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Belsat Director in a Public Meeting at Press Club in Minsk

02.06.2016 Source: Press service of BAJ, photo BelaPAN

“Minsk is changing a lot, and there is a drastic difference between the capital and the province” this is how Agnieszka Romaszewska-Guzy formulated her fresh impressions from Belarus. It is the second time in the decade that Mrs Romaszewska visits Belarus: after she was deported in 2005, for ten years she had been denied a visa to Belarus.

On May 31, the Press Club Belarus held a public meeting with Belsat director, after she made a trip to the north of the country and before another trip to southern regions. She told about nowadays Belsat, their expectations, and answered the questions of the public.

“I was assured there would be no cut-downs in financing from the Polish side”

Belsat has been broadcasting for nine years, and Mrs Romaszewska believes it to be the main success.

But the situation with the “thaw” in relations with Belarus, on the one hand, opens up opportunities, but on the other hand, creates some problematic issues.

“There are now less repressions against journalists. Our reporters can get to majority of places, even though they have no accreditation. On the other hand, our sponsors who fund us are now getting away from Belarus. They consider that the situation is improving, and Europe has many other problems. We’ve lost a significant part of financing from Western Europe. Meanwhile, I was assured that there would be no cut-downs from the Polish side. In our ninth year of work, it would have been a waste of already invested money…"

“If somebody wants to stop us here, we will keep working from Poland.”

“Belsat is now broadcasting through two channels – the satellite channel and the Internet. Satellite programs are more aimed for the province, and the Internet is more aimed for Minsk and large cities. We are not going to abandon satellite broadcasting, but now we put higher stakes on developing the website.

We pursue two tasks: the first one being information and the second one is large programs. And we are planning to record more programs in Minsk. For the time being, the main work is done here, in Poland we only assemble it into a seamless set. But if somebody wants to stop us here, we will keep working from Poland. It is essential that it is a joint Belarus-Poland project. Everyone is doing their part. I deal with shaping the general line, whereas my colleagues decide what it will look like specifically…

The channel’s management are expecting the Belarus Foreign Affairs’ Ministry to respond to our request to accredit ten of our journalists in the territory of Belarus. The requests have been lodged since 2008, every time it was in vain. “I am prone to think that this time there will be a refusal, too. But let’s see, I will not prophet.”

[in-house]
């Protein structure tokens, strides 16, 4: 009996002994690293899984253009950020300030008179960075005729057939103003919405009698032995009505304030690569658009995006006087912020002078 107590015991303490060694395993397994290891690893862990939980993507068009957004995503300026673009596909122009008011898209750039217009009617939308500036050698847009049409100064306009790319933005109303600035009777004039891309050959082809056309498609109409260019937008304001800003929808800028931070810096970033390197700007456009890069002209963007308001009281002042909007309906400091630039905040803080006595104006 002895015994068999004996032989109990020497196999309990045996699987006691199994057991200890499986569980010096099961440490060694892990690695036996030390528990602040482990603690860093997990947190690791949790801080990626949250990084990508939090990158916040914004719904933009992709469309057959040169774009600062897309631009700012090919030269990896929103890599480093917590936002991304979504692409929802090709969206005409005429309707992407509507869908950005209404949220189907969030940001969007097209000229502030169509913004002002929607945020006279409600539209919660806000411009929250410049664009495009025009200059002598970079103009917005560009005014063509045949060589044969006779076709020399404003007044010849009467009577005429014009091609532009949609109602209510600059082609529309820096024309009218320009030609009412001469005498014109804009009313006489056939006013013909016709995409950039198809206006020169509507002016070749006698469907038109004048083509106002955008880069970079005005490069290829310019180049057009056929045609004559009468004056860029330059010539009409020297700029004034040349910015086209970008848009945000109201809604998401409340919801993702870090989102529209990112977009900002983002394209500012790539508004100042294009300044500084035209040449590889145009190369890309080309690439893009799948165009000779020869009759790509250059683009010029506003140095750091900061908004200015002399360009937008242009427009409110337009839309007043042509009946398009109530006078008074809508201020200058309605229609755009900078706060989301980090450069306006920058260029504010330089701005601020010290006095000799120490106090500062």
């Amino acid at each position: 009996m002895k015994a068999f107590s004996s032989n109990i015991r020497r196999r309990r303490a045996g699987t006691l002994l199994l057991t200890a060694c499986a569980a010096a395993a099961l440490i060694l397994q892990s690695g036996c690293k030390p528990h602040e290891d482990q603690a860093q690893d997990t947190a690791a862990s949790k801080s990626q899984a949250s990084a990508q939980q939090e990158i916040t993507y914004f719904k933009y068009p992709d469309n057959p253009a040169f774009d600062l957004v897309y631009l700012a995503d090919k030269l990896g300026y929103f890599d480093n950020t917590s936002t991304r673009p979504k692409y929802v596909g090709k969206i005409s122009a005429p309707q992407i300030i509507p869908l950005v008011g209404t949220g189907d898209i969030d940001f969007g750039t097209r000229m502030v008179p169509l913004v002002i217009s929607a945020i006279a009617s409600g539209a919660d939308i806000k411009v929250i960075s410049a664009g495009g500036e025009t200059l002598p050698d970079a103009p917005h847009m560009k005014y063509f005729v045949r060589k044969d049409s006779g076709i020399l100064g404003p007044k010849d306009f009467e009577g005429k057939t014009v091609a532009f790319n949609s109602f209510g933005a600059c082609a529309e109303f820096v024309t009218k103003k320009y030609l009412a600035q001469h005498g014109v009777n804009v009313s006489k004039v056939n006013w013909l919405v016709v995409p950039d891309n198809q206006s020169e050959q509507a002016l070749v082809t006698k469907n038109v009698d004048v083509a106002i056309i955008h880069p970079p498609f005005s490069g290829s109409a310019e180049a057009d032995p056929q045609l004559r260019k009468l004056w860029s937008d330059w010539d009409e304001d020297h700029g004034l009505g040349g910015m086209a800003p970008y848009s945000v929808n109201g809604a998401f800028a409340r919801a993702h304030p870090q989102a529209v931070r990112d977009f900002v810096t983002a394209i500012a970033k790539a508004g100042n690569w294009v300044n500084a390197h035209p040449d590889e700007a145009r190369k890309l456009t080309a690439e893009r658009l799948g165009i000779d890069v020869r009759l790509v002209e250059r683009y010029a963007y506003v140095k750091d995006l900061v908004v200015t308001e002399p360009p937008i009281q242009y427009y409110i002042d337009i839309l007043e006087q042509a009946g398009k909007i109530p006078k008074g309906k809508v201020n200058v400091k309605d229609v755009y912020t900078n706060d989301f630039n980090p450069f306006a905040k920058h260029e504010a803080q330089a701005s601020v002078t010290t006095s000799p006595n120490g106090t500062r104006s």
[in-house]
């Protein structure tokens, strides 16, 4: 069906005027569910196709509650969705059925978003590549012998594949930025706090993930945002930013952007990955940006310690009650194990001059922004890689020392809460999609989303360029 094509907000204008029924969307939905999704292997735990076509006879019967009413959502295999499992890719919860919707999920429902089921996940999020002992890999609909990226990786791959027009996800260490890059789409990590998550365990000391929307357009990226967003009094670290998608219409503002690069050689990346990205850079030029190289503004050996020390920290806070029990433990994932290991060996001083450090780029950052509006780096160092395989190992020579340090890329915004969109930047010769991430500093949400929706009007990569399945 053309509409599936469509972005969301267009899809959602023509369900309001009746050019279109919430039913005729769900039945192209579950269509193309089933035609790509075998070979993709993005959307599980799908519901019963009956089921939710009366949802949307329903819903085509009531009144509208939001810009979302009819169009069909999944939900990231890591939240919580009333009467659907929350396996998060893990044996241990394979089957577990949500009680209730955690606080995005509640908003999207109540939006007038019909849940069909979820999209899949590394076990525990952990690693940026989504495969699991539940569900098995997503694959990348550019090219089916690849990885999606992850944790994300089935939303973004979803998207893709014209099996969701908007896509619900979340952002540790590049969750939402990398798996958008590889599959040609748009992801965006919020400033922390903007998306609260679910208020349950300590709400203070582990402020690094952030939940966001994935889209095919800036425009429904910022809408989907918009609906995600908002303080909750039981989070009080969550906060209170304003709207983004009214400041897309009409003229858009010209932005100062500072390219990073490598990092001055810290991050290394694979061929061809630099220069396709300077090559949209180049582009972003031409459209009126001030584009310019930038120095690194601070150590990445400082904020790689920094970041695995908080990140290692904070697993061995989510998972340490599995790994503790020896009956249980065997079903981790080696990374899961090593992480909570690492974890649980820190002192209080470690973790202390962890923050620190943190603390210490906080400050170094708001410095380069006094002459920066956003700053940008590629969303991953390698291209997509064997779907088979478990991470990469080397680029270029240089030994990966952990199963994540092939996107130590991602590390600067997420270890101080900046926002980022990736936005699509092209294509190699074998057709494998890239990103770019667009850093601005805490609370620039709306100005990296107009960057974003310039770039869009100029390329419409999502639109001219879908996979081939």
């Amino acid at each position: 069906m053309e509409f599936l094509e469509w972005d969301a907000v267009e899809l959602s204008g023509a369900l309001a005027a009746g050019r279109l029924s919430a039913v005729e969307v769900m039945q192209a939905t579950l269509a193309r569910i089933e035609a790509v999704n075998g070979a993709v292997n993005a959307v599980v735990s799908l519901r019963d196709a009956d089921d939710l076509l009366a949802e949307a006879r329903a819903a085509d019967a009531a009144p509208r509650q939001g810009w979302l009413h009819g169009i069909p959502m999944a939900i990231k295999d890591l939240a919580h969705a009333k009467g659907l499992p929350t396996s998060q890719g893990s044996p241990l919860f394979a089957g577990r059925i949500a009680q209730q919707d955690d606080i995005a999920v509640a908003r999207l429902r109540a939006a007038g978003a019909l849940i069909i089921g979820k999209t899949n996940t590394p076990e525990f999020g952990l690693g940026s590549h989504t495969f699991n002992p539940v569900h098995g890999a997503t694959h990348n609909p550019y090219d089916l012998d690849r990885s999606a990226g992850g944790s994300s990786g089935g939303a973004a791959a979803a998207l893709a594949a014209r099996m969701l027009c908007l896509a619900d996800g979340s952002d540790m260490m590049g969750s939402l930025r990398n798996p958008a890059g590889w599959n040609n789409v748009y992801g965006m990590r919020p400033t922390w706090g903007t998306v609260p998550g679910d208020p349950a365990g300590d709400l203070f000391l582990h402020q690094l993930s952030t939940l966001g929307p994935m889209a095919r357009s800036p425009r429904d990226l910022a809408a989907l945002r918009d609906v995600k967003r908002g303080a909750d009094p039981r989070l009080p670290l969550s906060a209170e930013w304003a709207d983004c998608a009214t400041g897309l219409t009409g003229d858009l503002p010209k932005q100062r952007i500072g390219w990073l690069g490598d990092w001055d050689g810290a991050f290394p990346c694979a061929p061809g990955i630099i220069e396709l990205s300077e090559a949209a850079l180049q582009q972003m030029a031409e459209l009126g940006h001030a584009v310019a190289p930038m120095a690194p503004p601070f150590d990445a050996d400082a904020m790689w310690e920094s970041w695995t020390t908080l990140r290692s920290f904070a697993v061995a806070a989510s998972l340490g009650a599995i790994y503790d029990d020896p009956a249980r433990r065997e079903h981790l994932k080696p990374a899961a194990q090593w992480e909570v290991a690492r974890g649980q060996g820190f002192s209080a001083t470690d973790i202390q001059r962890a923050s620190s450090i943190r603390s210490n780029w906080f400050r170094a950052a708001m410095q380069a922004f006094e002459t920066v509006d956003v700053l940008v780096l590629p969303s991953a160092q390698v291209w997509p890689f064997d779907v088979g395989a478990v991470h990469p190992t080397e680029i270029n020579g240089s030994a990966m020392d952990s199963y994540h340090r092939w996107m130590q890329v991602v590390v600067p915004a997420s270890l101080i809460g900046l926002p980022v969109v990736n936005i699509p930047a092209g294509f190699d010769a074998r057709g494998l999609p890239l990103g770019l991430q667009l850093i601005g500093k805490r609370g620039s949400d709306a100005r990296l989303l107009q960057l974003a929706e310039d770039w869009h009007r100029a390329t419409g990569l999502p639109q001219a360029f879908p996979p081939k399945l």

“Why the authorities deny accreditation? I don’t know the answer. It stems from the nature of these authorities. I don’t see any use in it for them. But sometimes they like to do so. I don’t think, though, that with accreditation our work will get easier. Even if we get the accreditation, we won’t become “Russia Today.”

Has Belsat something to do to counter Russian propaganda? 

“We are considering all the time a possibility to create Russian-language programs. But first, I have to get my colleagues’ consent, and second, I have to find financing for this. Opinions regarding the language issues has split into two opposites. One side thinks that the Belarusian language is our trademark, the other side believes that the Russian language would allow to engage larger audiences.

I stick to the latter. The question of the Russian language is the question of our effectiveness. Our signal reaches as far as the Urals; we could be watched even in the Crimea.  The ideal variant could be twins: one channel is a normal Belsat for Belarus, and the second channel is aimed for the Russian audiences.

Belsat does not follow a political line, but sticks to two principles. The first principle is that Belarus is a part of Western Europe and Western civilization. The second principle is that Communism is a criminal regime. These are our basic, undisputable views of contemporary reality.

“Freelancers are largest concern”

“I am going to meet Kastus Zhukouski, the Homel-based freelancer who is now the champion in the number of fines for work without accreditation. However, by doing this, I can only show that I am concerned with the issue,” she admits. “Freelancers are our largest concern. What should we do when the authorities chose to pressurize individual journalists?

One of the first questions from our colleagues who came to be employed by Belsat was: “Can you guarantee our safety?” And I answered no, I could not, unfortunately. This is your responsibility, if you want to take the risk or not.

I know that BAJ helps, and we are very grateful. It would have been very difficult without it. We have no any specific ideas how to solve the issue. We can always say: when you’ve had enough of it, come to Poland, take a little break. But it is very hard to change the situation. We can only promise that we won’t leave the person alone. Even if BAJ does not help, we won’t forget about these people.”

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